Microbiology laboratory safety practices were first published in 1913 in a textbook by Eyre.2 It included admonitions such as the necessity to (1) wear gloves, (2) wash hands after working with infectious materials, (3) disinfect all instruments immediately after use, (4) use water to moisten specimen labels rather than the tongue, (5) disinfect all contaminated waste before discarding, and (6) report to appropriate personnel all accidents or exposures to infectious agents.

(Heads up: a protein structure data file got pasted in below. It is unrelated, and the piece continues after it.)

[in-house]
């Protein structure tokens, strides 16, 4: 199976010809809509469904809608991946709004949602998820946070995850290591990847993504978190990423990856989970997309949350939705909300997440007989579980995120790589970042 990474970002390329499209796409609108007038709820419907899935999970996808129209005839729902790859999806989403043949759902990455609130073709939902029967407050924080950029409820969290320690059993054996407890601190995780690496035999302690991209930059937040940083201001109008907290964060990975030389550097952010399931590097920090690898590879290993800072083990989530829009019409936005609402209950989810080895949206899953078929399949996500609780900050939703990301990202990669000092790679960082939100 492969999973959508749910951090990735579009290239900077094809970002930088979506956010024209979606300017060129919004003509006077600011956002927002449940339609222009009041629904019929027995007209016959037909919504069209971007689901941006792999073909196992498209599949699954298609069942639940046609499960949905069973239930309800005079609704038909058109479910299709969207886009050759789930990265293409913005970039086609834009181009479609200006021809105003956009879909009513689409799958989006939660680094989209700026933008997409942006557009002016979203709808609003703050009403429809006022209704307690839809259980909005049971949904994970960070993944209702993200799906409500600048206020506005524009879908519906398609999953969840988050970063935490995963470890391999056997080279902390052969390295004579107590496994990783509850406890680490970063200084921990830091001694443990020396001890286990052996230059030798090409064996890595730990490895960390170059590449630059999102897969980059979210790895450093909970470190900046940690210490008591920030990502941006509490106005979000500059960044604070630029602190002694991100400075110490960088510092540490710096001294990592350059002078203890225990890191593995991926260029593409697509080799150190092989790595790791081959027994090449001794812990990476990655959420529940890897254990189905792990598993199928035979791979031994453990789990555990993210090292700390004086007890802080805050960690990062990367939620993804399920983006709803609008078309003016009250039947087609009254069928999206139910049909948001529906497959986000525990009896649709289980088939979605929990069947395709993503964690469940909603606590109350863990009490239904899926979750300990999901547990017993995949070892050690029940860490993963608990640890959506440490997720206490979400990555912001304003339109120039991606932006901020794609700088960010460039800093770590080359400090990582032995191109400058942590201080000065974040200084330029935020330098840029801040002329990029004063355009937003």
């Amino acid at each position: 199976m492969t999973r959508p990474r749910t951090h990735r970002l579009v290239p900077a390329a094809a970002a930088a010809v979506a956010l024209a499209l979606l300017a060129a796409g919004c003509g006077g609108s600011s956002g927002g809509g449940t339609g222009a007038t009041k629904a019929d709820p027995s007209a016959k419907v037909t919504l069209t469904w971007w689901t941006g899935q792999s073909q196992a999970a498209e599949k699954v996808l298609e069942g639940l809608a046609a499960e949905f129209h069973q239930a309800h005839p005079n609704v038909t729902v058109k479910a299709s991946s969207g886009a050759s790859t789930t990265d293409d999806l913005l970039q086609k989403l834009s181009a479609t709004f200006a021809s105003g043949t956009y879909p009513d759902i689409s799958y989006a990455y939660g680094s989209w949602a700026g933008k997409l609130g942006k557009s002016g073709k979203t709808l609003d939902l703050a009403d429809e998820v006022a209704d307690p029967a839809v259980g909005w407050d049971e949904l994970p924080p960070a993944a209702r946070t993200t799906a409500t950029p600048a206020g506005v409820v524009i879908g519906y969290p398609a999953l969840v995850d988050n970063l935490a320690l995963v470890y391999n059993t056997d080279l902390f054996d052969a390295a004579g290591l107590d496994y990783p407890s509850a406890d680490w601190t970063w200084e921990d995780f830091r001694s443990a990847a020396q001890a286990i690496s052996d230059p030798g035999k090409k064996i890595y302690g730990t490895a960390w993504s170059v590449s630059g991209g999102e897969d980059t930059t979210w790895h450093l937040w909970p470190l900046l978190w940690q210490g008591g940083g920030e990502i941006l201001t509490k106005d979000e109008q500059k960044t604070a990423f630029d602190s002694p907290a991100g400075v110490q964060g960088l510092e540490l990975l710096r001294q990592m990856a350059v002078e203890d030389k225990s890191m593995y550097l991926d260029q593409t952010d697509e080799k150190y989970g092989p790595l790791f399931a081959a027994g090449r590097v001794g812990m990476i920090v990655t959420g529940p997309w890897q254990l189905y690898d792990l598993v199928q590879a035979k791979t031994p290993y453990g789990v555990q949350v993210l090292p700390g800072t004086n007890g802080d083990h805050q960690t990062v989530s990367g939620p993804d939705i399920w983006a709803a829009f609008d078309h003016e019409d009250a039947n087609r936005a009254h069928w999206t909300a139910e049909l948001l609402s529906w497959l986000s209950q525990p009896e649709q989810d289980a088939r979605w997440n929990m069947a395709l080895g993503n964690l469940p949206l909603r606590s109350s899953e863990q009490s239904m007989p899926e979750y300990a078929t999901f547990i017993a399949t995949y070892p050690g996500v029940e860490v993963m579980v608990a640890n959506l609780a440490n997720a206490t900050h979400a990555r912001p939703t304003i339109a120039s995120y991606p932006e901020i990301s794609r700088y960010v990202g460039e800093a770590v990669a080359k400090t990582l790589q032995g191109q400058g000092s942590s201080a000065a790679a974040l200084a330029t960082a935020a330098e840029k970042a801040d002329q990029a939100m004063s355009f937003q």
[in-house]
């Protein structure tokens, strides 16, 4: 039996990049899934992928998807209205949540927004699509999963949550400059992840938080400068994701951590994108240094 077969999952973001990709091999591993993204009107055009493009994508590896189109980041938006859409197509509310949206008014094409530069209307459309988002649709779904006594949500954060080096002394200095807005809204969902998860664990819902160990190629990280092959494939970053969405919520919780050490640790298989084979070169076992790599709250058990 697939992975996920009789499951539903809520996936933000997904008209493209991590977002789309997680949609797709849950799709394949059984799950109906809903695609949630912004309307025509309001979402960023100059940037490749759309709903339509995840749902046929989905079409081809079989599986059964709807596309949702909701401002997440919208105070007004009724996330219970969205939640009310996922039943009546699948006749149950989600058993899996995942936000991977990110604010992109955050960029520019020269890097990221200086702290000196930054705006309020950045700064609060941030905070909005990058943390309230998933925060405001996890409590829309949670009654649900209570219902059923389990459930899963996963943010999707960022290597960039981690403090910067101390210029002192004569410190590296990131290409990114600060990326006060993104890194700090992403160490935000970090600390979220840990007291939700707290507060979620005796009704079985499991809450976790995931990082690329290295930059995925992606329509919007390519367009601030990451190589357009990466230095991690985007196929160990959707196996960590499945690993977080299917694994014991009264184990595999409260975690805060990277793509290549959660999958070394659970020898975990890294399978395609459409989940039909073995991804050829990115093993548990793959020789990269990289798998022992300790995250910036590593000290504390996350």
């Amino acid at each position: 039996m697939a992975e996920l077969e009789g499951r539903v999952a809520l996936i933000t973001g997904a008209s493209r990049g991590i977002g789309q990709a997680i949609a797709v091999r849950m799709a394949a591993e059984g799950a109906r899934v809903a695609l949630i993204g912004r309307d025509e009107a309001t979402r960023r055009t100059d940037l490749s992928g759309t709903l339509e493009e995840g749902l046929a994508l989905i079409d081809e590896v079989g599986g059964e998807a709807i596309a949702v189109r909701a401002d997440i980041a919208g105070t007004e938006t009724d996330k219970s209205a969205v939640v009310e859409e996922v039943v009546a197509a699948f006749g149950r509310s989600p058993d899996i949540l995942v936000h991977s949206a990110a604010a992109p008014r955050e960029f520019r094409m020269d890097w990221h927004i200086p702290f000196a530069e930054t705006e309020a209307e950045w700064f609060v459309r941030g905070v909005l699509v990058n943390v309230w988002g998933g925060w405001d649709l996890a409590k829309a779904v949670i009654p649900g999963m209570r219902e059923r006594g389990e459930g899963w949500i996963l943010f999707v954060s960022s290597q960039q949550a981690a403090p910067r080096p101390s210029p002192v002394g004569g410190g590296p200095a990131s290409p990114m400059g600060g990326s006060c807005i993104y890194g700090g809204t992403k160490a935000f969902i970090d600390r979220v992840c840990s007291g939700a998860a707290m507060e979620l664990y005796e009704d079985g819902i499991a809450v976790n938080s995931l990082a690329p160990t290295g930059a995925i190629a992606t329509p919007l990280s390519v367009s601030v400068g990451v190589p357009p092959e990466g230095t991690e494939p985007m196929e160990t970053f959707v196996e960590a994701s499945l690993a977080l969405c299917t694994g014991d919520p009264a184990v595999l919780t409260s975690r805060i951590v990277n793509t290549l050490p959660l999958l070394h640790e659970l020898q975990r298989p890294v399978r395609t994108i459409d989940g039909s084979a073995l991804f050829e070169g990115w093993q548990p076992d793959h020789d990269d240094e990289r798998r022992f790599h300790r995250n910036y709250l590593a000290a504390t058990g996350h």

These guidelines are still incorporated into safety programs in the twenty-first century laboratory. In addition, safety programs have been expanded to include not only the proper handling of biologic hazards encountered in processing patient specimens or handling infectious microorganisms but also fire safety; electrical safety; the safe handling, storage, and disposal of chemicals and radioactive substances; and techniques for the safe lifting or moving of heavy objects. In areas of the country prone to natural disasters (e.g., earthquakes, hurricanes, snowstorms), safety programs also involve disaster preparedness plans that outline steps to take in an emergency. Although all microbiologists are responsible for their own health and safety, their institution and immediate supervisors are required to provide safety training to help familiarize microbiologists with known hazards and to avoid accidental exposure. Laboratory safety is considered such an integral part of overall laboratory services that federal law in the United States mandates preemploy-ment safety training followed by at least quarterly safety in-services. Microbiologists should find very little reason to be afraid while performing duties if the safety regulations are internalized and followed without deviation. Investigation of the causes of accidents usually shows that accidents happen when individuals become sloppy in performing their duties or when they do not believe that they will be affected by departures from safety standards.
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